2016 J-LEAP Report: Yasuharu Higure

December, 2016: Breeze Issue #110

A Free Monthly E-Newsletter for Friends of Japan & Teachers of Japanese

2016 J-LEAP Report
by Yasuharu Higure

San Dieguito High School Academy
Encinitas, CA

Hello! My name is Yasuharu Higure. I teach at San Dieguito High School Academy (SDA) as an assistant teacher.

SDA is located in Encinitas, California, about 30 minutes from San Diego city by a car. We can see the Pacific Ocean from our Japanese class and even the beautiful sunset in the evenings!

Currently, I help teach in Japanese 1, 3, and 5 with my lead teacher (LT), Rie Tsuboi. Usually I assist my LT by hosting games, checking students’ answers, walking around in the classroom and supporting students. Sometimes I make a presentations about Japanese culture. My LT is one of the most experienced and distinguished teachers I have ever met. She always respects my opinions and ideas and gives me advice about everything, not only about school, but also life in the US. She plans classes with many fun activities and projects. During the activities, I have been surprised by the creativity of our students every day since I had started teaching here! Students have a passion to study Japanese so much and show their positive attitude in the class every day. Sometimes, some students come to me and ask me to help them study and practice Japanese. I feel proud of teaching them and enjoy working with them. We have an after school tutoring session every Thursday. I help students who are studying for quizzes; however, I cannot always take care of every student who studies there so students in higher level help teach the students in lower levels.

SDA has a Japanese National Honor Society (JNHS). It is a group that is comprised of students who study Japanese. Students independently plan and host many volunteer activities and events about Japanese culture, for example, Japanese movie night, beach cleaning, etc. I sometimes attend their events and it is a good opportunity for me to communicate with our students outside of class.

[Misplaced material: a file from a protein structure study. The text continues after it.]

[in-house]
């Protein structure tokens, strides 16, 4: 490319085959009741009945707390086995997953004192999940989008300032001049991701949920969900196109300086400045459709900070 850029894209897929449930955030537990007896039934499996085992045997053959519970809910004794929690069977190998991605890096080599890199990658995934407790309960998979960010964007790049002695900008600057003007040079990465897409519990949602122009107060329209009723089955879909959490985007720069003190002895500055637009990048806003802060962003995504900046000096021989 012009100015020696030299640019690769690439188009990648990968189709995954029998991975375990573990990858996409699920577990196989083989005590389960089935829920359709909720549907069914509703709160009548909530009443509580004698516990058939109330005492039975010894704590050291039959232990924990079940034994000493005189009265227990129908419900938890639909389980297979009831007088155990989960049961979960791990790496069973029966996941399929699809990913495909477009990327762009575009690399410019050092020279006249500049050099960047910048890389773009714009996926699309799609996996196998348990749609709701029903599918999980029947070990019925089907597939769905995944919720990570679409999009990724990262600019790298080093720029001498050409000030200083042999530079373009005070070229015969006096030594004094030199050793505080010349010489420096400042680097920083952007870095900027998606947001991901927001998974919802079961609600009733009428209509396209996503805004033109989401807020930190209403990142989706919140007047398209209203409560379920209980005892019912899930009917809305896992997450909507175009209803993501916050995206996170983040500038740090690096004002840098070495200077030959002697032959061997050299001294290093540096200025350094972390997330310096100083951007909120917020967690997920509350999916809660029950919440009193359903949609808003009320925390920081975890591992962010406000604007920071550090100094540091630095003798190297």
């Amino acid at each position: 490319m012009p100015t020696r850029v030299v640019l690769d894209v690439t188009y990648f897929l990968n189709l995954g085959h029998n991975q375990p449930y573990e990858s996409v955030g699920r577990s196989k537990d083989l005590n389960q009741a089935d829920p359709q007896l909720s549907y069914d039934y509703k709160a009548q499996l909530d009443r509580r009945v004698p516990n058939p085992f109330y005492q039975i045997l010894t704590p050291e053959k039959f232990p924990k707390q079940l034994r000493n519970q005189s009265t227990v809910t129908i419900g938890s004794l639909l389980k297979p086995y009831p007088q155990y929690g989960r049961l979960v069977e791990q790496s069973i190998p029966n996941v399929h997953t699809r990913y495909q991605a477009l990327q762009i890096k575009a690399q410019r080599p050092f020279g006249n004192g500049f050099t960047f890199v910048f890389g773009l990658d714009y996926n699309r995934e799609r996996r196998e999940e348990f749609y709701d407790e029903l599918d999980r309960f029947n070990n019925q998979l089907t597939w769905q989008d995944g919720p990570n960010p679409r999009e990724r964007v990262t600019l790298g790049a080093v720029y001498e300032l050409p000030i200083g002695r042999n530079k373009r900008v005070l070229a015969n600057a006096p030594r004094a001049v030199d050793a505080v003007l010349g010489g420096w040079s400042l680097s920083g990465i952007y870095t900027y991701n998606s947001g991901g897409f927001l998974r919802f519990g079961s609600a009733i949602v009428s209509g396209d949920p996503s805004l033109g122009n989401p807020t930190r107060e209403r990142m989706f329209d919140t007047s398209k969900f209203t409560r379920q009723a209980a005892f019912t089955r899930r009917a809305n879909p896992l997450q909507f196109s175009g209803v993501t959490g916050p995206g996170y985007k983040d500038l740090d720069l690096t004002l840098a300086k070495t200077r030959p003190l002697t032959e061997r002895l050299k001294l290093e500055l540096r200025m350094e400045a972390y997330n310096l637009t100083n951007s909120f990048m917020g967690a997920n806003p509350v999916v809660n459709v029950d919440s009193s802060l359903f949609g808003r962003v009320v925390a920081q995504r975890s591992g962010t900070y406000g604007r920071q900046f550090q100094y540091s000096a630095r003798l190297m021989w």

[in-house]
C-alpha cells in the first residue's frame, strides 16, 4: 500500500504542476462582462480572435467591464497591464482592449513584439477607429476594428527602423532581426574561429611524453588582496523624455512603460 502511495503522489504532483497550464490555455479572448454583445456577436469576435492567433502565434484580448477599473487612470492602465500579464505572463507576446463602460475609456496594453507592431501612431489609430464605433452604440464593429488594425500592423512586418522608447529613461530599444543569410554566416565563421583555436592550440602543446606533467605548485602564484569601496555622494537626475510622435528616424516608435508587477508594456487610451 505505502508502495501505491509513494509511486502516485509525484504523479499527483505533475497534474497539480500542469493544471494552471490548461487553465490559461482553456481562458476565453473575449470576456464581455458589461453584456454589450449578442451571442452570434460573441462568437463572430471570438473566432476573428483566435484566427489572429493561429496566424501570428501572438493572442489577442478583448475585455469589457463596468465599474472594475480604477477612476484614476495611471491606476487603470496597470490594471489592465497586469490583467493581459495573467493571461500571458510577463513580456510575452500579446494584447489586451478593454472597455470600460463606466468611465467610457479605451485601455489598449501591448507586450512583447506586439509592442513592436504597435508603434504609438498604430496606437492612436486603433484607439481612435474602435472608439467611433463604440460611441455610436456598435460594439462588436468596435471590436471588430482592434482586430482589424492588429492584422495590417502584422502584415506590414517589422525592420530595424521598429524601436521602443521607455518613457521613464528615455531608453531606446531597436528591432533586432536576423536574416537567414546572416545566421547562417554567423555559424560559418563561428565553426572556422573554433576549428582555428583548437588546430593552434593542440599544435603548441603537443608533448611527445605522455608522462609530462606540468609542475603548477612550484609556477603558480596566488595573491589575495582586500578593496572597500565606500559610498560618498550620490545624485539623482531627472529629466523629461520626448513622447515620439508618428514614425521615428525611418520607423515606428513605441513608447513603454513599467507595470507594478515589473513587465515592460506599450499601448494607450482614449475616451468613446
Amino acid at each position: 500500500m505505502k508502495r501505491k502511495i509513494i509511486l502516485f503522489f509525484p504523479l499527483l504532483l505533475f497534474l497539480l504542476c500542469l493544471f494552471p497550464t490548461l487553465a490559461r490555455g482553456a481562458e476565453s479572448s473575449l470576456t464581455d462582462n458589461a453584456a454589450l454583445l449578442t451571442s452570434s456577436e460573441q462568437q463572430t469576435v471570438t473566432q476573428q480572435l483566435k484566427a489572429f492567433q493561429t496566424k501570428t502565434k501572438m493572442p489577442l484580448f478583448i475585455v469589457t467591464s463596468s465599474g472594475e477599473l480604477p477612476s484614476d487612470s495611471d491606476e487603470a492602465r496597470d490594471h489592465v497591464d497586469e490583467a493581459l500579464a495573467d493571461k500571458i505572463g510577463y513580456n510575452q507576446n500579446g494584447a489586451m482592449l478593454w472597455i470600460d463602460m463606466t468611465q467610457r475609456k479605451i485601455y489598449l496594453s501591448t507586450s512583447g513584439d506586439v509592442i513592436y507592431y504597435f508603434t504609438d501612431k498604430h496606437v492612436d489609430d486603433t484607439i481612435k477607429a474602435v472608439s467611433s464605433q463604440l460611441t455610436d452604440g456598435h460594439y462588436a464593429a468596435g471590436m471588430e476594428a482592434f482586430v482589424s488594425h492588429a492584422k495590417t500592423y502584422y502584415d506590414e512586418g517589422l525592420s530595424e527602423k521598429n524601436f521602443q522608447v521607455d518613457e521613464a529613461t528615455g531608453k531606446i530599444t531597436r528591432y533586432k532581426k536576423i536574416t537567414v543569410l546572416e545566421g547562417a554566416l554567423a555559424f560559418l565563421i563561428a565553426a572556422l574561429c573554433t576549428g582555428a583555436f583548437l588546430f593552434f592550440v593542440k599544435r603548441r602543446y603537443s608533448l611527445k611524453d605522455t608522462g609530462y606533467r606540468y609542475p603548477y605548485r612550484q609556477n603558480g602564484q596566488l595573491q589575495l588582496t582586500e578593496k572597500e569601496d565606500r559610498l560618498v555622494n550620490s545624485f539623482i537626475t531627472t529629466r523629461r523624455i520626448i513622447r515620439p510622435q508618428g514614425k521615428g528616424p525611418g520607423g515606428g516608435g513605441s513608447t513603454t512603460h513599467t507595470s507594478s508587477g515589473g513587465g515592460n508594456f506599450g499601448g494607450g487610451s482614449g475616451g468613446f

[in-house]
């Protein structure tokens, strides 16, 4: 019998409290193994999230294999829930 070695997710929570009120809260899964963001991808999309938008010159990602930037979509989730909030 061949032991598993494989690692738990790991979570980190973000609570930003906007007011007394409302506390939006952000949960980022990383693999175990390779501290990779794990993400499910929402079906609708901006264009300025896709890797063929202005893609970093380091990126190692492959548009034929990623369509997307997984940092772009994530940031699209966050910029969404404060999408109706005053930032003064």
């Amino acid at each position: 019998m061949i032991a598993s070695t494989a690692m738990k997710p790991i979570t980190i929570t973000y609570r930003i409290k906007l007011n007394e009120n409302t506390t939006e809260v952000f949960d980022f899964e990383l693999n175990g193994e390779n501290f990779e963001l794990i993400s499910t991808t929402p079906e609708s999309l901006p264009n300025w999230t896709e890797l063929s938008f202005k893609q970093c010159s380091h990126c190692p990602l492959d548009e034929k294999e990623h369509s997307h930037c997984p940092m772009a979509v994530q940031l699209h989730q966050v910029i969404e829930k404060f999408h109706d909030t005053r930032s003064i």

There are a variety of events in SDA outside of those hosted by JNHS, like concerts, dramas, comedies, sports, and so on. Sometimes I attend their performances and it is fun to watch our students enjoy school life through their favorite activities. In October, I participated in SDA’s homecoming week. I tried wearing costumes for each day’s theme. Whenever I attend any school events, students and staff always welcome me and I feel like a member of the SDA family already.

Every Tuesday and Wednesday, I go to middle schools after classes in SDA to give after school classes for Japanese language and culture. I go to Carmel Valley Middle School every Tuesday and Diegueño Middle School every Wednesday. I teach greetings, expressions, characters, and words in Japanese, as well as Japanese culture. We also practiced origami, kendama, otedama (Japanese juggling balls), Japanese songs, bon-dance wearing yukata (Japanese traditional clothes of summer), and made Japanese traditional lantern by paper. At Carmel Valley Middle School, I teach with a Japanese teacher from another high school and her JNHS students. At Diegueño Middle School, SDA’s JNHS students come to help my class. In both middle schools, high school students make the effort to help middle school students improve their Japanese. Sometimes they also give presentation about Japanese culture.

“Japan” is so familiar to people who live around here and they have many opportunities to experience Japanese culture because of the many kinds of events that are held here. I attended a Japan cultural festival held in the Encinitas city library. People enjoyed Taiko performances, Japanese traditional dances, and tea ceremony. Encinitas has only one sister city in Japan located in Amakusa near Kumamoto, Japan. Students in both cities visit each other. Every year, 20 high students from Kyoto and Toyama visit SDA. The students here have many opportunities to use Japanese that they learned in class. Also, San Diego and Yokohama have a sister city relationship. There is even a San Diego-Yokohama sister city society that hosts many events for the people who live nearby. They can enjoy not only Japanese events, but also buy things from Japan because there are many Japanese supermarkets, stores, and restaurants in the area. I ate Halloween version of Japanese snack that I bought at a Japanese supermarket and my friend in Japan saw the picture of that and asked, “When did you came back to Japan?”

In November, J-LEAP 6th Year Assistant teachers had training in Boston where we shared  our successes and challenges so far. It was a good opportunity to know that each AT is doing their best at their respective schools. After the training, I attended the ACTFL (American Council on the Teaching of Foreign Languages) annual conference, the biggest conference for language teachers in the US. I got a lot of ideas to make class more joyful by attending various sessions.

Almost four months have passed since I arrived in the US. Living and teaching here is full of surprises for me. Sometime I enjoy it, but sometimes it confuses me. However, people around me are eager to help. I sincerely appreciate my LT, two host families, other ATs, friends, and my family in Japan. They supported me in various situations here in the US. I would like to keep doing my best by making our Japanese class more joyful, and help students grow up to act as bridged between the US and Japan. That is my dream.

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